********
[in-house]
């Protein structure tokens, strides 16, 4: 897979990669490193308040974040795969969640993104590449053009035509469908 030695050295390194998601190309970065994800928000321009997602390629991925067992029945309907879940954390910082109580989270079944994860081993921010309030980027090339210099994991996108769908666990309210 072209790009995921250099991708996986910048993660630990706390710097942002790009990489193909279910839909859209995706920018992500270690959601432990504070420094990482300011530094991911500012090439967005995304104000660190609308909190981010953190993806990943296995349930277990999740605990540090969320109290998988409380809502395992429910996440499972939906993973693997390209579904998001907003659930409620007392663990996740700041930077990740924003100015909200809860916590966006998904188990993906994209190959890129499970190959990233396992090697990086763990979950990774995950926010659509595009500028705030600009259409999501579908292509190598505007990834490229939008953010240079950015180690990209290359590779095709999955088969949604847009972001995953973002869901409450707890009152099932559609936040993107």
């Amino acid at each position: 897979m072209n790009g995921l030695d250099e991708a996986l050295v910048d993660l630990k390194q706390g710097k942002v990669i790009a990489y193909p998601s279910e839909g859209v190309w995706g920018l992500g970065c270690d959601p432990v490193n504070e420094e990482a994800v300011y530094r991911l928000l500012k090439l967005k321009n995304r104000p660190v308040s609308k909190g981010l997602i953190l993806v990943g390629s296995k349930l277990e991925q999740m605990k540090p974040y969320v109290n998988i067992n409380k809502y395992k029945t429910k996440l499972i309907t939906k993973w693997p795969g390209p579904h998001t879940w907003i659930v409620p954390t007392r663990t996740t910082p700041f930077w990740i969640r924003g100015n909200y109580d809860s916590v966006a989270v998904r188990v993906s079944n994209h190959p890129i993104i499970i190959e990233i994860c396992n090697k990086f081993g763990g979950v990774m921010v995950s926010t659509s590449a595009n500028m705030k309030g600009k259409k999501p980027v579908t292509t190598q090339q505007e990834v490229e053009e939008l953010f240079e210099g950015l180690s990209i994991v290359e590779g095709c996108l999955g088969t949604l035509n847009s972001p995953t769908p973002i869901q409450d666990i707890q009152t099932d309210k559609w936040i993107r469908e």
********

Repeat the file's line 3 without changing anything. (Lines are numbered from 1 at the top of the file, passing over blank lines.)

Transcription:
């Amino acid at each position: 897979m072209n790009g995921l030695d250099e991708a996986l050295v910048d993660l630990k390194q706390g710097k942002v990669i790009a990489y193909p998601s279910e839909g859209v190309w995706g920018l992500g970065c270690d959601p432990v490193n504070e420094e990482a994800v300011y530094r991911l928000l500012k090439l967005k321009n995304r104000p660190v308040s609308k909190g981010l997602i953190l993806v990943g390629s296995k349930l277990e991925q999740m605990k540090p974040y969320v109290n998988i067992n409380k809502y395992k029945t429910k996440l499972i309907t939906k993973w693997p795969g390209p579904h998001t879940w907003i659930v409620p954390t007392r663990t996740t910082p700041f930077w990740i969640r924003g100015n909200y109580d809860s916590v966006a989270v998904r188990v993906s079944n994209h190959p890129i993104i499970i190959e990233i994860c396992n090697k990086f081993g763990g979950v990774m921010v995950s926010t659509s590449a595009n500028m705030k309030g600009k259409k999501p980027v579908t292509t190598q090339q505007e990834v490229e053009e939008l953010f240079e210099g950015l180690s990209i994991v290359e590779g095709c996108l999955g088969t949604l035509n847009s972001p995953t769908p973002i869901q409450d666990i707890q009152t099932d309210k559609w936040i993107r469908e």